Kendall Kirk, an agricultural engineer at Edisto REC, has developed free software to help farmers track soil sampling in their fields. The software pairs with an inexpensive global positioning system and a laptop computer to pinpoint exactly where soil samples are taken as they are taken. This ensures growers are taking adequate samples throughout field management zones, which are areas of field with common soil characteristics that will likely require similar nutrients. Collected samples then can be sent to local Clemson Cooperative Extension Service offices for testing at Clemson’s Agricultural Service Laboratory.
Kirk is involved in a number of other software development efforts, including irrigation evaluation software, image analysis software, and several web apps. But software is not all his group does; his team also evaluates and develops technologies for harvest machinery, having been awarded four patents for precision agriculture technologies since he began work at Edisto REC.
Protecting the environment
Helping farmers reduce input costs while protecting the environment is another research focus at the Edisto REC. Payero and Michael Marshall, weed specialist, are looking at benefits associated with using cover crops such as weed prevention and soil and water conservation. They have developed equipment to automatically measure runoff and collect water samples to quantify the impacts of cover crops on soil erosion, runoff and runoff water quality.
In another study, Payero, Marshall, Maja and graduate student Stewart Bell are investigating remote sensing to automate site-specific nitrogen application through using lateral move irrigation.
Hehe Wang is a plant bacteriologist and pathologist, as well as a member of the Clemson Peach Team, who is expanding her research at the REC to promote sustainable agriculture by studying epidemiology, ecology and genetics of bacterial pathogens in numerous crop production systems. Her program involves developing management strategies to reduce inoculum sources and minimize disease development, as well as studying interactions between different plant pathogens and exploring beneficial bacteria in plant health management.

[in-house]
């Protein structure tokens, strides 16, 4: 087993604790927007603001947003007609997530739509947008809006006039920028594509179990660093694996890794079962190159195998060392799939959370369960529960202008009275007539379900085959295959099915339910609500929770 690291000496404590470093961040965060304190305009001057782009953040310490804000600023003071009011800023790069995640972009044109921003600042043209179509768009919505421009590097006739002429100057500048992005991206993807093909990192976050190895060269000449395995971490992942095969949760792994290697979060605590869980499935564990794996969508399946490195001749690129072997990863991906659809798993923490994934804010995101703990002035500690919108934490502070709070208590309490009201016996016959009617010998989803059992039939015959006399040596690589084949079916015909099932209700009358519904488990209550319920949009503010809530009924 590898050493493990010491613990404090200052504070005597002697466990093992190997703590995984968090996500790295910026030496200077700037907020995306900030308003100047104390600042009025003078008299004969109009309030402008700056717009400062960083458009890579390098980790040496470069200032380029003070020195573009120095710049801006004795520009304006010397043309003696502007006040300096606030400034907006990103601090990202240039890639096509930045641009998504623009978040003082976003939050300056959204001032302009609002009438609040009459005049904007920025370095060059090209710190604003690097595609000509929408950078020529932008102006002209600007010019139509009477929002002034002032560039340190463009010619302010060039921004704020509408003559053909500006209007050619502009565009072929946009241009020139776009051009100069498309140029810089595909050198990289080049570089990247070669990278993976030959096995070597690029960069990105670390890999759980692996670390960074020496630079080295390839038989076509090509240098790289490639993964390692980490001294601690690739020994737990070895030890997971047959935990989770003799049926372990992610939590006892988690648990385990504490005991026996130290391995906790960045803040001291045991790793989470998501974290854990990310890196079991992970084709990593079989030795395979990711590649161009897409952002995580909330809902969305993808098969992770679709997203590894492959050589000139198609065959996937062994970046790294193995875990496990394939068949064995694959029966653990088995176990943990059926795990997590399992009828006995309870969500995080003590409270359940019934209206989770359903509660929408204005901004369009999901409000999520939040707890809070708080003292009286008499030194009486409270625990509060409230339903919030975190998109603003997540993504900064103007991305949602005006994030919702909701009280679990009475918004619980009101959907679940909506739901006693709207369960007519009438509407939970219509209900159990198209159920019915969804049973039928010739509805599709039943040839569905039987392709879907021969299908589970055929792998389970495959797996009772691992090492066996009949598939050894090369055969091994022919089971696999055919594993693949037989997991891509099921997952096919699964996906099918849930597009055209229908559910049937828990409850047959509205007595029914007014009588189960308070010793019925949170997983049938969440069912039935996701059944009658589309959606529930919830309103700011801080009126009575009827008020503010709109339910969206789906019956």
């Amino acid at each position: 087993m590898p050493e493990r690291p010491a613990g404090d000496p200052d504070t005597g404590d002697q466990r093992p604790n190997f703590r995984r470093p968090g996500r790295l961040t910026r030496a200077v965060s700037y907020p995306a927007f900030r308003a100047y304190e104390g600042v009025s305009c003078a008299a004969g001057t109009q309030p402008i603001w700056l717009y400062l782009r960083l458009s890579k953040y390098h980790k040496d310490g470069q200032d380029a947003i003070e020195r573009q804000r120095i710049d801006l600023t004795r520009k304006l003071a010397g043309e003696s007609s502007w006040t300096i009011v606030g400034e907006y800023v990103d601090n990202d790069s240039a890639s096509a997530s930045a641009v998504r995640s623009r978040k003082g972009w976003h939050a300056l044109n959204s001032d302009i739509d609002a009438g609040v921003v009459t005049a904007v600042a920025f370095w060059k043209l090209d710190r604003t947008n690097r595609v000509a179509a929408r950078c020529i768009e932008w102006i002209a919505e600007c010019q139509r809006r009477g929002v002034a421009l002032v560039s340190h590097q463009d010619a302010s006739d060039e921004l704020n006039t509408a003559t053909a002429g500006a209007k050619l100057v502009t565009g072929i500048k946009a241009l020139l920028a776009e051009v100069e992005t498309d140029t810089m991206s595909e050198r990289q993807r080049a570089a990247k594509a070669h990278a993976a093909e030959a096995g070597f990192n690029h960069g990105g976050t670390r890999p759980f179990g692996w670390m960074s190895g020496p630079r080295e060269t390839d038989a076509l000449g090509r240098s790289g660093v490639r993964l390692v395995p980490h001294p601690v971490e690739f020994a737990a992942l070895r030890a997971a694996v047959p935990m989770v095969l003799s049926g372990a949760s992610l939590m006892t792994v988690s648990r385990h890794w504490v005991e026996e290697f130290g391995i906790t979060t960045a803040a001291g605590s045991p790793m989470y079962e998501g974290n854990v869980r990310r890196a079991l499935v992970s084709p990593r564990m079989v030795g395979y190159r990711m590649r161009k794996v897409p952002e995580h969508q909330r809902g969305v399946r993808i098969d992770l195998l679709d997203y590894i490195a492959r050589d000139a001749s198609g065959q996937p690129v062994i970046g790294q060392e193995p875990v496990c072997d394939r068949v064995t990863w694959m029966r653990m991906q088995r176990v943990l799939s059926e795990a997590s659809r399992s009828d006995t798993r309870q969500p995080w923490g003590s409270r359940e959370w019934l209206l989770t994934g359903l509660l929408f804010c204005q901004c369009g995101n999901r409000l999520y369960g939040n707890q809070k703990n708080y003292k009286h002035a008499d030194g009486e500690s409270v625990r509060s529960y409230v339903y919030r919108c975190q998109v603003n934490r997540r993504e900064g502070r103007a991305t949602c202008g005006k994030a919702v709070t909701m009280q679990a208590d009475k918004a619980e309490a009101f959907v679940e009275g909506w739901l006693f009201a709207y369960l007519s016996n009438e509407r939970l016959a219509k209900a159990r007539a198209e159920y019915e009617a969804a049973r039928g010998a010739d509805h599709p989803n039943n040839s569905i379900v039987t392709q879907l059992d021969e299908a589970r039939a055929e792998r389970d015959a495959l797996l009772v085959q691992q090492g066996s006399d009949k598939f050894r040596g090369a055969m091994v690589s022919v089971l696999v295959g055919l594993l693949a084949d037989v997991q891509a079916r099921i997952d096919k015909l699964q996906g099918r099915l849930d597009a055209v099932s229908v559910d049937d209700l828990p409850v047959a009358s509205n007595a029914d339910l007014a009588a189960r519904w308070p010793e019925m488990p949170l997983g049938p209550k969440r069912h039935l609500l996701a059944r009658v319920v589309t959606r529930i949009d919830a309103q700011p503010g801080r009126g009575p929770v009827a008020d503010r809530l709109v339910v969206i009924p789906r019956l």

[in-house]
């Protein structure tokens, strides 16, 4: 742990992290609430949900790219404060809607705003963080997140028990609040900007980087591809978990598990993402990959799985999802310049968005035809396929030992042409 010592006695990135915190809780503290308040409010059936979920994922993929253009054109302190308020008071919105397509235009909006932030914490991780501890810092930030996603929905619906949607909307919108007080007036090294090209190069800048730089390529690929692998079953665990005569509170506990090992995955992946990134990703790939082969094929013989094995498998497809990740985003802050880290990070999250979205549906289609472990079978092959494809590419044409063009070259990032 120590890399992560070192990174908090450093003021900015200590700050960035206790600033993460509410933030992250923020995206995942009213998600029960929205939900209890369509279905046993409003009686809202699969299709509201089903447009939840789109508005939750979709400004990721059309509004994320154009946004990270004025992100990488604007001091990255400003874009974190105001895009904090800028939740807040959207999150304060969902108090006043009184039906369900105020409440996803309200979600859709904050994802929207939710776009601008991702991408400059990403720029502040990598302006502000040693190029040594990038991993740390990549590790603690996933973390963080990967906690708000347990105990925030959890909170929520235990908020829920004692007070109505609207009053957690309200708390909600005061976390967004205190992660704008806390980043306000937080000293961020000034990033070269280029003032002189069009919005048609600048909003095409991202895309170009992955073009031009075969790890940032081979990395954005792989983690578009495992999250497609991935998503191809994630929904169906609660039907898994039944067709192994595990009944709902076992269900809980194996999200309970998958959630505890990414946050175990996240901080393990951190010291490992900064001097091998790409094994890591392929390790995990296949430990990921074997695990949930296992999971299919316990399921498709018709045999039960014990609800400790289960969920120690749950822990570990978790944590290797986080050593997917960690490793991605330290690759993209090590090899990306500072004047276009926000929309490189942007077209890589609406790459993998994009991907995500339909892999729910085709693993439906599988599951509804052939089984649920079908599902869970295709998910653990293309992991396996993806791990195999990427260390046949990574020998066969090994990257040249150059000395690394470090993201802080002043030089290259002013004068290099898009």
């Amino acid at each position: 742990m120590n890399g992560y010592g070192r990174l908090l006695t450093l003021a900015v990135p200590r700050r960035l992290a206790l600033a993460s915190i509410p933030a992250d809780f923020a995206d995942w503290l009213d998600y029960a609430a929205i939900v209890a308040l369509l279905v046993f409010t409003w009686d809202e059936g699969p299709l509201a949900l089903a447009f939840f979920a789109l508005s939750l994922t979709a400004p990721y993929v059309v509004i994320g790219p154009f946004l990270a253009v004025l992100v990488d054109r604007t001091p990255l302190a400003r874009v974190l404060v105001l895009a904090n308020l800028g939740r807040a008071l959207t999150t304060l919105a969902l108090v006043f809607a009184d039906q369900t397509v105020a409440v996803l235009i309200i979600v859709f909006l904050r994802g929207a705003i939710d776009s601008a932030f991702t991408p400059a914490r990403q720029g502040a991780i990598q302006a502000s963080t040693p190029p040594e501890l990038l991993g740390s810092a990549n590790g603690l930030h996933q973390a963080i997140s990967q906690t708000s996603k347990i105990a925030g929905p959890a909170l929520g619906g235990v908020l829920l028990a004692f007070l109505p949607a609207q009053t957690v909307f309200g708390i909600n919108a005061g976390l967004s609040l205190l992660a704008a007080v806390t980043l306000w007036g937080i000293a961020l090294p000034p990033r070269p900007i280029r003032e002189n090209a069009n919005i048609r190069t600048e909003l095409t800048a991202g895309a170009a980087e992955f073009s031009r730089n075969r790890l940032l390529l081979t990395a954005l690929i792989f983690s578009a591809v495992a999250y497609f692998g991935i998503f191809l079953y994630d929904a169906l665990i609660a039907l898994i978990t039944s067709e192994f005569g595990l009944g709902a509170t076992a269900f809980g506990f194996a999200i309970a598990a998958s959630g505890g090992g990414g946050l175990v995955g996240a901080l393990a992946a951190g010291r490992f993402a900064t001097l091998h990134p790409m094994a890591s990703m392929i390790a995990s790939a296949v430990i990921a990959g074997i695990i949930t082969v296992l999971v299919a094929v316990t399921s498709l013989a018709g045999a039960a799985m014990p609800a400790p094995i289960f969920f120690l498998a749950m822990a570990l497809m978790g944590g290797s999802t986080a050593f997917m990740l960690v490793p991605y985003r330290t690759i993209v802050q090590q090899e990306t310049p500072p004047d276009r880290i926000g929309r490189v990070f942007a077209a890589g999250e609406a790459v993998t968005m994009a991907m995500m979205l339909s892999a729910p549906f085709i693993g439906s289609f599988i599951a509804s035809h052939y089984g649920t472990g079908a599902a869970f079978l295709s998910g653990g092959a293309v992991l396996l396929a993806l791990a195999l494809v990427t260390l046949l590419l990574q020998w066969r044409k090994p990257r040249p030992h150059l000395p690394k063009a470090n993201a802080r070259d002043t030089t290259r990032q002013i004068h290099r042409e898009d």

“Bacterial diseases have become an increasingly major concern for South Carolina growers,” Wang said. “Bacterial spot of peach can cause annual losses of more than $10 million when high disease pressure is present. Bacterial canker is another bacterial disease that affects about 2% of peach trees and results in annual losses of approximately $1 million. Bacterial leaf blight of brassica greens could cause annual losses of more than 30% marketable yield and nearly $2 million.”
Wang also is working on a project using beneficial bacteria on managing peanut late leaf spot and white mold, the top two disease concerns of South Carolina peanut growers.
Other research conducted at the Edisto REC focuses on determining how to optimize nutrient application rates so that farmers will know how much fertilizer and/or nutrients their crops require. This research is conducted by Bhupinder Farmaha, an assistant professor and nutrient management specialist, who also is involved in a USDA-NRCS study to determine how cover crops and conservation tillage contribute to soil health.
“In the past century, U.S. agriculture has seen a big shift from highly diversified low-input agricultural production systems to highly specialized systems that dramatically increase yields with intensive use of synthetic fertilizers,” Farmaha said. “In order to fulfill our commitment to a sustainable future and ensure food security for a growing global population, we need to restore and enhance soil health that supports agricultural production.”
Crops and cows
Apart from his irrigation research, Miller is known far and wide for his studies on watermelons. Currently, he is growing and evaluating different types of watermelon and pumpkin in yearly variety trials.
“We’re testing these varieties because growers need to know how these varieties perform in our geographic area,” Miller said.
Peanut research also is conducted at the Edisto REC. Dan Anco, Clemson’s peanut specialist, conducts research supported by the South Carolina Peanut Board and the National Peanut Board. Anco’s work involves evaluating varieties for performance under South Carolina conditions and improving efficient management of economically important diseases.
“New varieties are constantly being developed,” Anco said. “We are evaluating varieties for performance so producers can make informed decisions regarding variety selection and choice of management practices to improve cost-effective production under different conditions. Our research efforts against diseases use a multi-pronged approach to target our practices, alternate and combine effective chemistries for resistance stewardship and implement information-based decision making for optimal and economical management.”